YES: Brock Campbell
Canada's most charismatic leader, Pierre Trudeau, famously said, "There's no place for the state in the bedrooms of the nation." Some forty years ago, Trudeau's comments sparked the debate on numerous issues, including homosexuality, and his words – as they should – still hold true today. But, in contrast, shouldn't the nation know what its leaders are doing between the sheets?
In an era, when gay rights are as much a part of the political discourse as environmental protection and the decriminalization of marijuana, it's not enough for voters to just know what team their leaders bat for (get your mind out of the gutter I'm talking left or right; liberal or conservative; Grits or Tories). Politicians are asked to make sound, objective decisions based on the betterment of their constituents. But no political figure is wholly impartial and personal agendas are prevalent at every level.
Though newly elected, and openly gay, Ontario premier Kathleen Wynne says she is not a gay activist and aims to be defined, not by her sexuality, but by what she does for her province, that should be left to the voters to decide. After all she is a politician, we can't take her word for it.
NO: Derek Bedry
I could explain why a LGBT politician's sexuality does matter, because it increases visibility and projects a positive example for people questioning their orientation, or their prejudices, or the wisdom of coming out of the closet. Look at Kathleen Wynne. She did it, and she's the Ontario Premier now.
But there is a (very) small minority of Canadians who still aren't, and never will, be comfortable with gay people doing anything. Politics just happens to be the hot topic, let's start with explaining why homosexuality doesn't impact governance.
A popular fear-based argument is that gay legislators are more likely to push a "gay agenda."
But when you look at progressive human rights policies of heterosexual legislators, "gay agenda" is proved a misnomer.
B.C. has some of the most vocal anti-homophobic school groups and education initiatives in the country under a heterosexual premier. Many receive government support and funding.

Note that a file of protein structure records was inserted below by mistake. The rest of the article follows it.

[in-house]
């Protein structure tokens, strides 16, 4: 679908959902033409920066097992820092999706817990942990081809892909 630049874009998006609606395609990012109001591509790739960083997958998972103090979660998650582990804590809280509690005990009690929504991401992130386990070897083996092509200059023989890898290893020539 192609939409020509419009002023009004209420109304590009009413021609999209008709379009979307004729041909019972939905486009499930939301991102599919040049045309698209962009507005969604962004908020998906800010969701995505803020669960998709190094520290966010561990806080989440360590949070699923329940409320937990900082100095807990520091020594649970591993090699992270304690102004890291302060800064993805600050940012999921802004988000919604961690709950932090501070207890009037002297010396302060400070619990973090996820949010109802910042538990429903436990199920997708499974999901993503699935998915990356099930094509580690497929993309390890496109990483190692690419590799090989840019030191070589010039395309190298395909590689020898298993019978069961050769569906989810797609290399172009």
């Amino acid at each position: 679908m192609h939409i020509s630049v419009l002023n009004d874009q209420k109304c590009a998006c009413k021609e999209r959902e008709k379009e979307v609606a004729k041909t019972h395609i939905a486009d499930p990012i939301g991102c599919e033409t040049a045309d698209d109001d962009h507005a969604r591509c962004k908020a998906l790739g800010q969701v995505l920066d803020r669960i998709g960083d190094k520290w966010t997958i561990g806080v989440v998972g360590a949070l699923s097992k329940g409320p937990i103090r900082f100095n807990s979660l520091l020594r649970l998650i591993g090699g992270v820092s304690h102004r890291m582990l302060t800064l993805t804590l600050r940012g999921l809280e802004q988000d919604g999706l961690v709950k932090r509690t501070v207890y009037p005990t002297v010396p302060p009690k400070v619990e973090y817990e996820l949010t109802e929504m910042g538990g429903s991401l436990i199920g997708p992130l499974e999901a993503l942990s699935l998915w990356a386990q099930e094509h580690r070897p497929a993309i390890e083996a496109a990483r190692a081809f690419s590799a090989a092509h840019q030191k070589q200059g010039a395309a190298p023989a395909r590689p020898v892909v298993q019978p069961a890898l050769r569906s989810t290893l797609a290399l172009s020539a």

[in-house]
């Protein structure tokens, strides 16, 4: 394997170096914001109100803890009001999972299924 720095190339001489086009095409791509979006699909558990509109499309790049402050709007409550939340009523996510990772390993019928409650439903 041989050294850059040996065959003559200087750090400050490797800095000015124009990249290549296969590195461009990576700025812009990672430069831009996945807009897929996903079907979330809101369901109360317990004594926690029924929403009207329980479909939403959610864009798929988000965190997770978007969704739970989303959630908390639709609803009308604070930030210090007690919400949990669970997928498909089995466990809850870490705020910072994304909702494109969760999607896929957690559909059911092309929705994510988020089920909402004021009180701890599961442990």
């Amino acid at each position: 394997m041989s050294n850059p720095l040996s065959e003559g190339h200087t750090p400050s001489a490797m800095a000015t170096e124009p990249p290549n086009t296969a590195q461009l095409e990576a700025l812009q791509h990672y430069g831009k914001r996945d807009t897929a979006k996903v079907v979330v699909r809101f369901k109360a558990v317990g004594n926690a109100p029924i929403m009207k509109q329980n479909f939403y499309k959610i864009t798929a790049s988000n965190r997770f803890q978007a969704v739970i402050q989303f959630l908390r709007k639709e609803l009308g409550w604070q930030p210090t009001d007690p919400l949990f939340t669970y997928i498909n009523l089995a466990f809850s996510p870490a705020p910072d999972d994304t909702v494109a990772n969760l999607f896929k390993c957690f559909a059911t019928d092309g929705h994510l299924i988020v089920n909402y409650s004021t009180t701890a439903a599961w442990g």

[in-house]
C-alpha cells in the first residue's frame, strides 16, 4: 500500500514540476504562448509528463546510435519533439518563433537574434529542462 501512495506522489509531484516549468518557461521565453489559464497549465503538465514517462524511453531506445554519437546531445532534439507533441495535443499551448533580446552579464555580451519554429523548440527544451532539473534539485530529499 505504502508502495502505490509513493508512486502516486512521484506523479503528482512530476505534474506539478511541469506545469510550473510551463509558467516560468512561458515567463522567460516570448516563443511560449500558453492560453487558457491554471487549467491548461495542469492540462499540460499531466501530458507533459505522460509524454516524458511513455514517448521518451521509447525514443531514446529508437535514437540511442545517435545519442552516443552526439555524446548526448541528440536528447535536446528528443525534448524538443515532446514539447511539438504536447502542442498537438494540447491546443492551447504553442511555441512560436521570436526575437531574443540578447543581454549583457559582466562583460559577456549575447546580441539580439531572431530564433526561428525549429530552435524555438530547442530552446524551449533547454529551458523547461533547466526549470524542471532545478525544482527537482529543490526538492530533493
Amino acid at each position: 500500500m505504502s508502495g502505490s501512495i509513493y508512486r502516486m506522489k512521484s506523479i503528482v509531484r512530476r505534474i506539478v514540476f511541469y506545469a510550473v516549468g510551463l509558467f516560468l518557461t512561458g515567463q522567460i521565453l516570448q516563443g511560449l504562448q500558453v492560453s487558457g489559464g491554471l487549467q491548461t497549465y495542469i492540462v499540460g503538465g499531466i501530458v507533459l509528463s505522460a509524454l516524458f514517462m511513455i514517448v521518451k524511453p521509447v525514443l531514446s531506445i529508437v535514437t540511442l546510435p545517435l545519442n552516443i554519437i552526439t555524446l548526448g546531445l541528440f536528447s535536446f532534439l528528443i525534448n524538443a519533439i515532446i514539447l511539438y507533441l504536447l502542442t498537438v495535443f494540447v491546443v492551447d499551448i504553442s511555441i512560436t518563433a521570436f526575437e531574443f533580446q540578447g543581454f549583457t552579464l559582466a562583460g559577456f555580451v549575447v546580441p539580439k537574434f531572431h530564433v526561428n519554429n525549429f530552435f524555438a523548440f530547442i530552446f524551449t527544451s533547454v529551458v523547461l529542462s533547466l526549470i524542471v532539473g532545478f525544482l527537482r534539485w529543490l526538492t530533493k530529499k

Conservative Alberta premier Alison Redford isn't gay, but she became the first Alberta premier to attend a gay pride celebration in Edmonton last summer and talked about how proud she was herself that her province was so accepting of diversity.
But you didn't vote for those women? If you supported federal Conservatives, you had a hand in electing John Baird, out homosexual Minister of Foreign Affairs. If he's good enough for Stephen Harper, maybe there's nothing to this idea that you can't do your job if you're attracted to your own sex.
If you like hockey but don't like gay people, then you might be dismayed to learn you have a difference of opinion from Canucks Manny Malhotra and Jason Garrison, who walked in Vancouver's gay pride parade last year to support Patrick Burke's You Can Play Project, which encourages gay athletes to join the sport and feel welcome. You'd also be going against pretty much the whole NHL – name a favourite player and he's probably made a promotional video for You Can Play.
To borrow a facetious expression from drag queen culture that means "the preceding statements are factual, so I suggest you embrace them or you will remain unhappy:" sorry 'bout it.
Each week editorial staff take turns engaging in debate on a hot topic. These debates are intended to explore both sides of an issue and arguments expressed here are chosen by flip of the coin, therefore they do not necessarily reflect the true opinion of the duelist.